Kris's Research Notes

September 8, 2011

Nanowires, part 3

Filed under: Nanowire — Kris Reyes @ 6:56 pm

In this note, we describe the role of energy parameters in our model of nanowire growth. We give conditions on the energies to encourage growth (rather than etching) and explain how energies determine how fast atom diffuses through the liquid droplet onto the interface. Simulations are done on a hexagonal lattice.

Hexagonal Lattice

In these simulations, a hexagonal lattice is used so that each atom has six nearest neighbors. Here is the resulting (ensemble averaged) Wulff shape obtained from annealing a sphere of material with bond strength \gamma = 0.5 eV at 600K:

Nanowire growth example

The simulations grow nanowires by VLS. A droplet of material B is initially on a flat substrate of material A. The domain is 256 atoms wide, the droplet is a hemisphere of radius 16 atom. Material A is then deposited uniformly on the Vapor-Solid and Vapor-Liquid interface. The deposition and desorption rates of material A are set so that the solid and vapor phases are in equilibrium at 600K. The liquid droplet does not evaporate, hence is always at constant volume. Recall the relevant energy parameters:

  • \gamma_{AA}, \gamma_{BB} – homogeneous bond strengths;
  • \gamma_{AB} – the bond strength between A and B;
  • \gamma_{HH} – bond strength between intermediate species H, a penalty energy for atom-atom exchanges;
  • \lambda_D – barrier for diffusion of an A atom through liquid B;
  • \lambda_S – the barrier for incorporation of an A atom on the surface of a B droplet into the bulk of the droplet.

We consider the following values of the above parameters:

\gamma_{AA} = 0.50 eV, \gamma_{BB} = 0.40 eV, $\latex \gamma_{AB} = 0.35$ eV;

\gamma_{HH} = 0.55 eV \lambda_{D} = \lambda_S = 0.70 eV.

Material A was deposited at a rate of 1 monolayer/second for over 400 seconds at 600K. Here is the result (B is red, substrate A is green, deposited A is aqua):

We observe several things. First, there is a large amount of mixing within the A crystal. Indeed, if we color the deposited A atoms differently depending on when they were deposited, we see the fast mixing more explicitly:

It mixes really fast. This may not be desirable.

Second, we note that there are no A atoms within the bulk of the B droplet. Indeed, if we calculate the amount of A atoms within the droplet bulk at periodic intervals, we do not see more than one A atom inside at a time. We can address this problem by further understanding our model.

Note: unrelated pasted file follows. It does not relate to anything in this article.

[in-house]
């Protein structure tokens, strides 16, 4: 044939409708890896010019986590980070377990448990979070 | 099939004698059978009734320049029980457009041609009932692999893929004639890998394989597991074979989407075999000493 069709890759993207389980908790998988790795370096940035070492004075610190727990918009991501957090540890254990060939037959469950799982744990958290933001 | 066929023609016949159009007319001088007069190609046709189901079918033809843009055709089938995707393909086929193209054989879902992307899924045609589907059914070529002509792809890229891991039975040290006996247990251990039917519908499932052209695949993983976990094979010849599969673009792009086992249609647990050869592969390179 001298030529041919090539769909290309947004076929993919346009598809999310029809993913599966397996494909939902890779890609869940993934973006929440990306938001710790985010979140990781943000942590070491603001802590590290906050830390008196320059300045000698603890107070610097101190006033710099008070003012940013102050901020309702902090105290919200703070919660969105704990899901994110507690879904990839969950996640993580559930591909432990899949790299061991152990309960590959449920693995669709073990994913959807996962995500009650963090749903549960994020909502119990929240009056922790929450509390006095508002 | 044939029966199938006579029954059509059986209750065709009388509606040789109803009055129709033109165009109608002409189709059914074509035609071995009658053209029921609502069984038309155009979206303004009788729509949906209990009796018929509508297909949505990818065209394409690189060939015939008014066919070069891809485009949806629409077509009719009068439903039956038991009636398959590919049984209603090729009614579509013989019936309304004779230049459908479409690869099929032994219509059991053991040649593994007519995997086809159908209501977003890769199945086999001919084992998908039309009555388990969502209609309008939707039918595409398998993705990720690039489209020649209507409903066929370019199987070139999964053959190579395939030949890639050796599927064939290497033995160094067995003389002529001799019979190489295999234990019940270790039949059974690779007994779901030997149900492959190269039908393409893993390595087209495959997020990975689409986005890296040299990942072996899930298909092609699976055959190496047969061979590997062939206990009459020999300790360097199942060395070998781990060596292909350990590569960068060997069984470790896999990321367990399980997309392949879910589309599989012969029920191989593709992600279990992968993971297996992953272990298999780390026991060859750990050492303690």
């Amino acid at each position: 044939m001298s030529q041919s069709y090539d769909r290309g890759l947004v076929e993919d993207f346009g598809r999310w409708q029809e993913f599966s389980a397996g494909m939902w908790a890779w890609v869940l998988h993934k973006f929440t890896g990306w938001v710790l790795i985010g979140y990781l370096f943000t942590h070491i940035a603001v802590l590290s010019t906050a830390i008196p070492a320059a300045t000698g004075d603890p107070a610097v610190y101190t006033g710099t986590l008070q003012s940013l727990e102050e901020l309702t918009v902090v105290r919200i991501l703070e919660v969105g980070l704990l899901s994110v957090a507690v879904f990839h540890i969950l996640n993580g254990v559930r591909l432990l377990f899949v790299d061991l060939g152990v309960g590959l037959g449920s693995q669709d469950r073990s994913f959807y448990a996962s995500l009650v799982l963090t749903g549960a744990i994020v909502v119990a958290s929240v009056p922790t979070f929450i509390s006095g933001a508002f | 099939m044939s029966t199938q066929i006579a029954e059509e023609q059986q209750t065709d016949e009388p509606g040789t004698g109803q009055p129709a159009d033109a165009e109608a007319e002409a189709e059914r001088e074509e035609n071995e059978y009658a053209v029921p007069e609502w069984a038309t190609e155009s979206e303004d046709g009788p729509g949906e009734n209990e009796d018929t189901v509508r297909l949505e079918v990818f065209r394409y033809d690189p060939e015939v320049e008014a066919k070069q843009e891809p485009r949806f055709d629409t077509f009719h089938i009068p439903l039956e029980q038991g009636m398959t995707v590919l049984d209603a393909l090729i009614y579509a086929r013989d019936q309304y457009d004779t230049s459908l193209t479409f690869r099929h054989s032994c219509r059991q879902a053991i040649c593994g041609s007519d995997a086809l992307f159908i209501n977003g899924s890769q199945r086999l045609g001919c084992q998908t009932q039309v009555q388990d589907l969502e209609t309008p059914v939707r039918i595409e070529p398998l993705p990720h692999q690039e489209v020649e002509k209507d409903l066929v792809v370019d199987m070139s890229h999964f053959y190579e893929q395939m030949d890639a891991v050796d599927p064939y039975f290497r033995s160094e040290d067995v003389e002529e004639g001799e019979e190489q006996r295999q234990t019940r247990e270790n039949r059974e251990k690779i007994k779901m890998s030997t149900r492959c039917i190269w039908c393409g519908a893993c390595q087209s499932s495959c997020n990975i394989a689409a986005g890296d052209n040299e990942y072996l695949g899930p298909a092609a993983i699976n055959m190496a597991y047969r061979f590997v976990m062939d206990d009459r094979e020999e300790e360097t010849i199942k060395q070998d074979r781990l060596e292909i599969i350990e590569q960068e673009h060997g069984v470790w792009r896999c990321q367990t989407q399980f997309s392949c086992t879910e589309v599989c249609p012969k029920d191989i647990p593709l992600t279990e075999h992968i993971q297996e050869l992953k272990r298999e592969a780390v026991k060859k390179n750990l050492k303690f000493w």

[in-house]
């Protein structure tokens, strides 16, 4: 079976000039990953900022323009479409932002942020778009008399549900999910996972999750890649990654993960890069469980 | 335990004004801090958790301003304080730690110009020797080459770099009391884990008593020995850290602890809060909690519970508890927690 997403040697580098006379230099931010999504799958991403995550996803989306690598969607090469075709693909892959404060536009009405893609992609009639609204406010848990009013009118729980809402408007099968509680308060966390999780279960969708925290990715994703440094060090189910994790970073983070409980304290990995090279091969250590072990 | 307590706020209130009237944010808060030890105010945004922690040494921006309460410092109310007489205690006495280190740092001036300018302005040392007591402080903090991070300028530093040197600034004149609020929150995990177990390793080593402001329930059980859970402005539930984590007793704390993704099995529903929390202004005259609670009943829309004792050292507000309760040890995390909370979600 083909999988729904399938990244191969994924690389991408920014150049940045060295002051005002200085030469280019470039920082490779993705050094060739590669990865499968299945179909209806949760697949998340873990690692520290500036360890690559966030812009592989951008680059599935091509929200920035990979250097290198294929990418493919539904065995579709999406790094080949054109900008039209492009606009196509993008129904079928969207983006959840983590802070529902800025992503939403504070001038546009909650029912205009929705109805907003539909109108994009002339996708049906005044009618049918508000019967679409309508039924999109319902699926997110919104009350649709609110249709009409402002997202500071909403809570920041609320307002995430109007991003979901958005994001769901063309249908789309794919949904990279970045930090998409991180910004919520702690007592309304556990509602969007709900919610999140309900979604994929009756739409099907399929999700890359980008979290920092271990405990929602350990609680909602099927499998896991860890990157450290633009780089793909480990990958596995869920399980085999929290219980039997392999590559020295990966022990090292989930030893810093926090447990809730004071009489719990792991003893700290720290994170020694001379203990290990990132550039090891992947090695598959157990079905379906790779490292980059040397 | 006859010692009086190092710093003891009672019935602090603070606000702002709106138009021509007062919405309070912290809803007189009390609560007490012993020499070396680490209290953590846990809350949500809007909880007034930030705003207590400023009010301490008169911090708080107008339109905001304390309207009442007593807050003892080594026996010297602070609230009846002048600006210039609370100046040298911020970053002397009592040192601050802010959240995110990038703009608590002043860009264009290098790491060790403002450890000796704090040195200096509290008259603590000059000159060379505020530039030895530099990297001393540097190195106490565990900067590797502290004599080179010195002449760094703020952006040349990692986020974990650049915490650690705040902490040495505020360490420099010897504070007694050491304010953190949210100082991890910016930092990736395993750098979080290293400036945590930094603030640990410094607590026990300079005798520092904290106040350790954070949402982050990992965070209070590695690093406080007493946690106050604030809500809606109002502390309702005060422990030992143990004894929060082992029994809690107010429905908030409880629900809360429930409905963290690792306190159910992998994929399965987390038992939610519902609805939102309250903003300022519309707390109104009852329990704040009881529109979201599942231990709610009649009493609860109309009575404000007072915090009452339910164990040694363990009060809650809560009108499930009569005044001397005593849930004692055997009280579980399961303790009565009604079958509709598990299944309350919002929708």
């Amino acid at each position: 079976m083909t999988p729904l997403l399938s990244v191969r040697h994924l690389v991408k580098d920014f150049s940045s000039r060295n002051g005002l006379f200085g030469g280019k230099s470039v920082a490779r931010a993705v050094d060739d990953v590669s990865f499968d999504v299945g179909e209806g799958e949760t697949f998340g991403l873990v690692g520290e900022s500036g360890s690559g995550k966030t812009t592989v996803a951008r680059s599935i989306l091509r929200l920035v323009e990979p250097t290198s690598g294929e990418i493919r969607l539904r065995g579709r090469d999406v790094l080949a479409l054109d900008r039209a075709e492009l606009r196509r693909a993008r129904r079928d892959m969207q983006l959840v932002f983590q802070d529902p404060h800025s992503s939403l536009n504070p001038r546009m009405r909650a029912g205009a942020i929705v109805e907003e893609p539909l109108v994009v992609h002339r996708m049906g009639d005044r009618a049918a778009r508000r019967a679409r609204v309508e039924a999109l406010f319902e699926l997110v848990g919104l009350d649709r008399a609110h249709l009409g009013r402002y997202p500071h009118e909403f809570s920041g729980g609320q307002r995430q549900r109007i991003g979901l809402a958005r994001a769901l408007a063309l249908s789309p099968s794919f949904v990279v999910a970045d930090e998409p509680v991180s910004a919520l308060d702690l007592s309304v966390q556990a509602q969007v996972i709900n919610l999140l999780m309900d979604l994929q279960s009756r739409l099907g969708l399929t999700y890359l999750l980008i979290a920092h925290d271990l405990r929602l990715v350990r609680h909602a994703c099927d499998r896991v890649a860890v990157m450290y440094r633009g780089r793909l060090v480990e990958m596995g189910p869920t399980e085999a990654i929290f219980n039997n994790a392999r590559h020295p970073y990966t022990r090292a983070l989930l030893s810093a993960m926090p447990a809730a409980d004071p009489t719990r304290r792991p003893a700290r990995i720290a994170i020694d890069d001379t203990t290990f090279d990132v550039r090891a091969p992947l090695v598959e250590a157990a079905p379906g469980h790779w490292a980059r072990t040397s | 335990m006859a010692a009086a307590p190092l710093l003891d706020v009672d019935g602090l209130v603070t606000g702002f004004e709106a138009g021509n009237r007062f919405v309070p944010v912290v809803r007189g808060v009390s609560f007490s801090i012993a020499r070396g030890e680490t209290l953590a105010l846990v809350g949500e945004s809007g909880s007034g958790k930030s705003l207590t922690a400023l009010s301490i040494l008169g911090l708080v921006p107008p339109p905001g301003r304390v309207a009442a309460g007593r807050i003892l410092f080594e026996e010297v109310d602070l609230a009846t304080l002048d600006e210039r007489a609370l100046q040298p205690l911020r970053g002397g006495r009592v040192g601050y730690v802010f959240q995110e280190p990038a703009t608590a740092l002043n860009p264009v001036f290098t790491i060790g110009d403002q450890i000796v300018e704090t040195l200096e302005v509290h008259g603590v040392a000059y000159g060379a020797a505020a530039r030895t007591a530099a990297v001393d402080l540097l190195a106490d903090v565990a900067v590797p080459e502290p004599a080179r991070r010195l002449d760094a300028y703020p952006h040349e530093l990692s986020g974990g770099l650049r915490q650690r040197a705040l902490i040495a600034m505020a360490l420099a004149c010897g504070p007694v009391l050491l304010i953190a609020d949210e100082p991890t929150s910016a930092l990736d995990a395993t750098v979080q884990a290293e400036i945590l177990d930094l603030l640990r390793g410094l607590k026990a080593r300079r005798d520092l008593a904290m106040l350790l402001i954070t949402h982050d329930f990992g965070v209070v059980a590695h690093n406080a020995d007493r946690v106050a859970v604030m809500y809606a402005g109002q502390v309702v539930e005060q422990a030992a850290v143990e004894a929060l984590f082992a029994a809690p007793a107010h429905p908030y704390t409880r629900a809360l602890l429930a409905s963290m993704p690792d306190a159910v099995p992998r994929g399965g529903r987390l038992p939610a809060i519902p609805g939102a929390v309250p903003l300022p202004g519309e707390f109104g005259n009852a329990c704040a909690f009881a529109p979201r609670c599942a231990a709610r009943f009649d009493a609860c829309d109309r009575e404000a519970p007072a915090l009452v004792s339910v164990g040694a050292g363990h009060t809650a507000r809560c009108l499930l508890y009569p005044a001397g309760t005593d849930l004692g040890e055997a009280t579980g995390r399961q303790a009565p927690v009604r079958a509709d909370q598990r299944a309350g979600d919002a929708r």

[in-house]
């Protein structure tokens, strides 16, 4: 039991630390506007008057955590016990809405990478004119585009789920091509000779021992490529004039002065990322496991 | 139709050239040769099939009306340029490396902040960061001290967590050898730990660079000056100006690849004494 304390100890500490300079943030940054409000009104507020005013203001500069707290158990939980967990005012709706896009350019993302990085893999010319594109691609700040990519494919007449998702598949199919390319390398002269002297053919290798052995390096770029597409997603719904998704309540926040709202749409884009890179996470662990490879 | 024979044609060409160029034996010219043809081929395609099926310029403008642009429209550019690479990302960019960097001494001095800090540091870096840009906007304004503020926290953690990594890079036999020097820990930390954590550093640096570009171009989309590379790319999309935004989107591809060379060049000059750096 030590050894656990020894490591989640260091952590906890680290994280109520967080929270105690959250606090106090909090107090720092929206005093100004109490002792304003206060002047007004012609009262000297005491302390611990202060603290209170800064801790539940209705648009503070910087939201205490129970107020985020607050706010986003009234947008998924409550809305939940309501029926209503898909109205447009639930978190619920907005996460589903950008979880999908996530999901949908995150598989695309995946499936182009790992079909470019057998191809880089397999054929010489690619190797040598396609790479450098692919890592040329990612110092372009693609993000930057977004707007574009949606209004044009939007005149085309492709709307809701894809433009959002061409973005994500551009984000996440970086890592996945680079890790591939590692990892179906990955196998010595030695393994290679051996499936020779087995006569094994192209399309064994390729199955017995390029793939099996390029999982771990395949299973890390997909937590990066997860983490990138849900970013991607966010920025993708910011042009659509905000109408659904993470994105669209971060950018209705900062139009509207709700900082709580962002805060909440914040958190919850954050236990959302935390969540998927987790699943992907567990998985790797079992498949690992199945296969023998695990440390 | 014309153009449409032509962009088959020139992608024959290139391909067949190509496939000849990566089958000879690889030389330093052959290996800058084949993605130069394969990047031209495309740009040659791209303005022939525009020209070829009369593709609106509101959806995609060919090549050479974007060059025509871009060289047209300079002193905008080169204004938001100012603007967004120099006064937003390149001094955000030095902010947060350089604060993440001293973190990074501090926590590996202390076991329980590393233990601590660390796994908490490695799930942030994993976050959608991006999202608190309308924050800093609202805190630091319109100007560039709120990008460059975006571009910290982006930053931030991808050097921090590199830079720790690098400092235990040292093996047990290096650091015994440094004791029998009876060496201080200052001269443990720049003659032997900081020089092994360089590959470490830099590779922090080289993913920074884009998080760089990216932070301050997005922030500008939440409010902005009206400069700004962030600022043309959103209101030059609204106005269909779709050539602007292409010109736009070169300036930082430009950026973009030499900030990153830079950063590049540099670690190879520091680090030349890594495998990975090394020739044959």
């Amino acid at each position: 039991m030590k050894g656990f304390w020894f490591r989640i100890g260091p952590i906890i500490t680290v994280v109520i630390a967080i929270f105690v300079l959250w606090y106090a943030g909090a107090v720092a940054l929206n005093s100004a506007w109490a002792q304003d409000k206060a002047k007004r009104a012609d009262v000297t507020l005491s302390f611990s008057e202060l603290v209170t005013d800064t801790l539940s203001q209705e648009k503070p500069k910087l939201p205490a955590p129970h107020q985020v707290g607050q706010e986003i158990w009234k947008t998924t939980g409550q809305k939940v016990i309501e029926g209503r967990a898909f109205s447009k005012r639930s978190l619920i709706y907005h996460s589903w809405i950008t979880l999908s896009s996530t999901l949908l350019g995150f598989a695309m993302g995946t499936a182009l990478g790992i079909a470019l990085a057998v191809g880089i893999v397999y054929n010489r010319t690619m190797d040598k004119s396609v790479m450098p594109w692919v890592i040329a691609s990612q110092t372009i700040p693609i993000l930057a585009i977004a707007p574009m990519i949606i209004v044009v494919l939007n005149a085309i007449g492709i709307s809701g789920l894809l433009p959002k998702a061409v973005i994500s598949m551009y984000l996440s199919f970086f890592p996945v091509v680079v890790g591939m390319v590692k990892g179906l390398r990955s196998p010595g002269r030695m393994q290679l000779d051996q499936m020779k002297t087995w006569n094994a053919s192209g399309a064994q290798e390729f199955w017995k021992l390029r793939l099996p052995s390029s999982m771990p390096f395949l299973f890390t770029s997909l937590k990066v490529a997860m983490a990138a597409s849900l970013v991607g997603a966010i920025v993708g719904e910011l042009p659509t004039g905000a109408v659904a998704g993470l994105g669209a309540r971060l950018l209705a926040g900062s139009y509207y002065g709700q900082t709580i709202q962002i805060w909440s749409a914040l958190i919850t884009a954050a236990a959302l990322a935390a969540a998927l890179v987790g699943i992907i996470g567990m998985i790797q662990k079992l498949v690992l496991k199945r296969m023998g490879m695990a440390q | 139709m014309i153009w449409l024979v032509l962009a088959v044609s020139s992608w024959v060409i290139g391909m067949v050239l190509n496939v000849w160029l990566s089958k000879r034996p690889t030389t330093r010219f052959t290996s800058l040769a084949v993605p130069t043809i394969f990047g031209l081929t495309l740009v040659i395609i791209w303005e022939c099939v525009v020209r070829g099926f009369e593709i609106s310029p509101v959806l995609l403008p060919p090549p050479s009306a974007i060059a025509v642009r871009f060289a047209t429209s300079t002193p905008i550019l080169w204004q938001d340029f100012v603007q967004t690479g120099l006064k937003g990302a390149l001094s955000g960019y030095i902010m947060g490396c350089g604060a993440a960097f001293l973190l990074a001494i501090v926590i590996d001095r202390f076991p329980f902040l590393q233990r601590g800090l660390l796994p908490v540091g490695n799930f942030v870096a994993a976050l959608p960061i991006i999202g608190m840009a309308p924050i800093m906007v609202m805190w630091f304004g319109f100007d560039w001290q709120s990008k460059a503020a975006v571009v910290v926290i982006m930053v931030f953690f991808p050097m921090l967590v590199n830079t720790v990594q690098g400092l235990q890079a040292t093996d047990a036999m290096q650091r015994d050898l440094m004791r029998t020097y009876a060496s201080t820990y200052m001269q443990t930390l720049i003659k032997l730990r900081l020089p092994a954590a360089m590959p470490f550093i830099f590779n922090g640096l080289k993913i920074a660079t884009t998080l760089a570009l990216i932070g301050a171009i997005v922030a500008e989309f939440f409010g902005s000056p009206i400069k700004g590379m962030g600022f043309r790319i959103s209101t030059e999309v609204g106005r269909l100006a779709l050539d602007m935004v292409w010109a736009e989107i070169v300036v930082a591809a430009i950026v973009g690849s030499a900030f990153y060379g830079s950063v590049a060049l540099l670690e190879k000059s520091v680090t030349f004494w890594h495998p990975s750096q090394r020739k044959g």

The Model

As stated above, material A is deposited uniformly on the interface between the system and vacuum. Because deposition and desorption rate is fixed so that there is an equilibrium between solid and vapor phases, an A atom that is deposited onto the solid phase diffuses for some short amount of time until it desorbs. Hence, we may assume those A atoms that incorporate into the nanowire do so via the droplet rather than diffusing along the substrate surface (although, this may still be a significant mechanism during the beginning of nanowire growth — however as the surface area of the wire increases, we assume that most deposited A atoms desorb before eventually reaching the droplet).

Therefore, we must study how an A atom incorporates into, then diffuses through a liquid B droplet. There are three main areas an A atom may occupy within a liquid B droplet: on the surface, in the bulk and at the solid-liquid interface:

As illustrated above, in the first case, the energy about the A atom is 2 \gamma_{AB}, in the second case, it is 6\gamma_{AB} and in the third case, it is 4\gamma_{AB} + 2\gamma_{AA}. It is clear that if

0 < \gamma_{AB} < \gamma_{AA},

then an A atom on the surface is less energetically favorable than it in the bulk, which is in turn less favorable than it on the interface.